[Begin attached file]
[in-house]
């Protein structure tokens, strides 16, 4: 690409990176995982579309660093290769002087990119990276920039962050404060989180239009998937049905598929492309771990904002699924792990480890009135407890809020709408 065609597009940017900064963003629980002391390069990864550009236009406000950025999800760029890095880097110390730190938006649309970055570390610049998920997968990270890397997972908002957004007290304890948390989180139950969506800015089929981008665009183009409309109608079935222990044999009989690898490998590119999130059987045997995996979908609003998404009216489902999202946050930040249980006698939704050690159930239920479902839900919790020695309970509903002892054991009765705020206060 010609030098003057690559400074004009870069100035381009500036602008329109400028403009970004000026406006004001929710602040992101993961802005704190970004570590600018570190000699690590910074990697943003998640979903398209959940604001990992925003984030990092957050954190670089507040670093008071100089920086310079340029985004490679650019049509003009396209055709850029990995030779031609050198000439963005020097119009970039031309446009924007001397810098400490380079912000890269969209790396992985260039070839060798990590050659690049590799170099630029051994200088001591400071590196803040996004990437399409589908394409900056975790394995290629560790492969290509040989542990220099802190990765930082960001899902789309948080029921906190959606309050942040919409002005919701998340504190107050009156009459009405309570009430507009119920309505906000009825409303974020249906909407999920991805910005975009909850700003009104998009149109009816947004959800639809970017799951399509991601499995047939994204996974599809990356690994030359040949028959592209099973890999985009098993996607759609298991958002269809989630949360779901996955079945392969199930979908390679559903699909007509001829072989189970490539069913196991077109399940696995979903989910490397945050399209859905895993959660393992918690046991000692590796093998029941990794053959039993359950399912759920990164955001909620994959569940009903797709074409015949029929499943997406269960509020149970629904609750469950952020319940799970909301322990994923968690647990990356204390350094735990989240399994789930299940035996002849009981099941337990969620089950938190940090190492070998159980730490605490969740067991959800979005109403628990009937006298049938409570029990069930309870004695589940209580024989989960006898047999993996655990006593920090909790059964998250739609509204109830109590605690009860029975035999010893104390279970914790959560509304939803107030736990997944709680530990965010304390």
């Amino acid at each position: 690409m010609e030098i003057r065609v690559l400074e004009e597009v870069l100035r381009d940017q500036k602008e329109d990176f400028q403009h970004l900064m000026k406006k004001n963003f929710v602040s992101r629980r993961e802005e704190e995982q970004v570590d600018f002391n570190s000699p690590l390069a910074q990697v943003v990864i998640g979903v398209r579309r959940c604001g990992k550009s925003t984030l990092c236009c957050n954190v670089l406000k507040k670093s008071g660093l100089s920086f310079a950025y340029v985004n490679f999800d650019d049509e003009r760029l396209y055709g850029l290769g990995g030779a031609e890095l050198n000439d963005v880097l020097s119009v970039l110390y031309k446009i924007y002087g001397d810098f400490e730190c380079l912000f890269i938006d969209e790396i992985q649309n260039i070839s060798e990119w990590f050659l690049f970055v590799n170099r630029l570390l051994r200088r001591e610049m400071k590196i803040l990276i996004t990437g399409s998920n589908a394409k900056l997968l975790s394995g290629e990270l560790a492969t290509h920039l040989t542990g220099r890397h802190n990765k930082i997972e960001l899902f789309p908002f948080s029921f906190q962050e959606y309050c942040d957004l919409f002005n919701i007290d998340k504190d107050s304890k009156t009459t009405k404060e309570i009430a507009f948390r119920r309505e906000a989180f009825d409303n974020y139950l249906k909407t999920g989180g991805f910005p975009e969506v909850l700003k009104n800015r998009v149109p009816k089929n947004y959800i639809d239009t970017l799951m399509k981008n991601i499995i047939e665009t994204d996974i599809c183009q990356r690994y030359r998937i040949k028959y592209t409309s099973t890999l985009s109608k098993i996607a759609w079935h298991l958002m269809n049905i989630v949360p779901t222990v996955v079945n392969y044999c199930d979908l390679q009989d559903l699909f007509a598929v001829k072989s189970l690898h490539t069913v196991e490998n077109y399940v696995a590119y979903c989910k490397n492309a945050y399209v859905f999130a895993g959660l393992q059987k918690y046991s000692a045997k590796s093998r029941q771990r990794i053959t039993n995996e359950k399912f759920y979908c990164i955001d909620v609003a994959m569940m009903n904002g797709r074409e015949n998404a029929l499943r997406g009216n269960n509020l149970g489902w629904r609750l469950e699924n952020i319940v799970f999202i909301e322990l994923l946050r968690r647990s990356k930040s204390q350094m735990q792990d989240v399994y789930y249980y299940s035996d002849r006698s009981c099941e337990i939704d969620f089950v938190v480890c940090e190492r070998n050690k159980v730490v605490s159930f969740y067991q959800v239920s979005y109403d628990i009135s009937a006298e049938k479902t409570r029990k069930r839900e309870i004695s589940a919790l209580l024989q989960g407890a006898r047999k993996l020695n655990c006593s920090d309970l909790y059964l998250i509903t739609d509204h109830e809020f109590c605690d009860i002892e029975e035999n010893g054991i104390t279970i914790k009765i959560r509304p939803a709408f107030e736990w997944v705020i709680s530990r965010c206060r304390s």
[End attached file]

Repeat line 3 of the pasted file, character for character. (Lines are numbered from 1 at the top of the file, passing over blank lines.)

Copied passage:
């Amino acid at each position: 690409m010609e030098i003057r065609v690559l400074e004009e597009v870069l100035r381009d940017q500036k602008e329109d990176f400028q403009h970004l900064m000026k406006k004001n963003f929710v602040s992101r629980r993961e802005e704190e995982q970004v570590d600018f002391n570190s000699p690590l390069a910074q990697v943003v990864i998640g979903v398209r579309r959940c604001g990992k550009s925003t984030l990092c236009c957050n954190v670089l406000k507040k670093s008071g660093l100089s920086f310079a950025y340029v985004n490679f999800d650019d049509e003009r760029l396209y055709g850029l290769g990995g030779a031609e890095l050198n000439d963005v880097l020097s119009v970039l110390y031309k446009i924007y002087g001397d810098f400490e730190c380079l912000f890269i938006d969209e790396i992985q649309n260039i070839s060798e990119w990590f050659l690049f970055v590799n170099r630029l570390l051994r200088r001591e610049m400071k590196i803040l990276i996004t990437g399409s998920n589908a394409k900056l997968l975790s394995g290629e990270l560790a492969t290509h920039l040989t542990g220099r890397h802190n990765k930082i997972e960001l899902f789309p908002f948080s029921f906190q962050e959606y309050c942040d957004l919409f002005n919701i007290d998340k504190d107050s304890k009156t009459t009405k404060e309570i009430a507009f948390r119920r309505e906000a989180f009825d409303n974020y139950l249906k909407t999920g989180g991805f910005p975009e969506v909850l700003k009104n800015r998009v149109p009816k089929n947004y959800i639809d239009t970017l799951m399509k981008n991601i499995i047939e665009t994204d996974i599809c183009q990356r690994y030359r998937i040949k028959y592209t409309s099973t890999l985009s109608k098993i996607a759609w079935h298991l958002m269809n049905i989630v949360p779901t222990v996955v079945n392969y044999c199930d979908l390679q009989d559903l699909f007509a598929v001829k072989s189970l690898h490539t069913v196991e490998n077109y399940v696995a590119y979903c989910k490397n492309a945050y399209v859905f999130a895993g959660l393992q059987k918690y046991s000692a045997k590796s093998r029941q771990r990794i053959t039993n995996e359950k399912f759920y979908c990164i955001d909620v609003a994959m569940m009903n904002g797709r074409e015949n998404a029929l499943r997406g009216n269960n509020l149970g489902w629904r609750l469950e699924n952020i319940v799970f999202i909301e322990l994923l946050r968690r647990s990356k930040s204390q350094m735990q792990d989240v399994y789930y249980y299940s035996d002849r006698s009981c099941e337990i939704d969620f089950v938190v480890c940090e190492r070998n050690k159980v730490v605490s159930f969740y067991q959800v239920s979005y109403d628990i009135s009937a006298e049938k479902t409570r029990k069930r839900e309870i004695s589940a919790l209580l024989q989960g407890a006898r047999k993996l020695n655990c006593s920090d309970l909790y059964l998250i509903t739609d509204h109830e809020f109590c605690d009860i002892e029975e035999n010893g054991i104390t279970i914790k009765i959560r509304p939803a709408f107030e736990w997944v705020i709680s530990r965010c206060r304390s």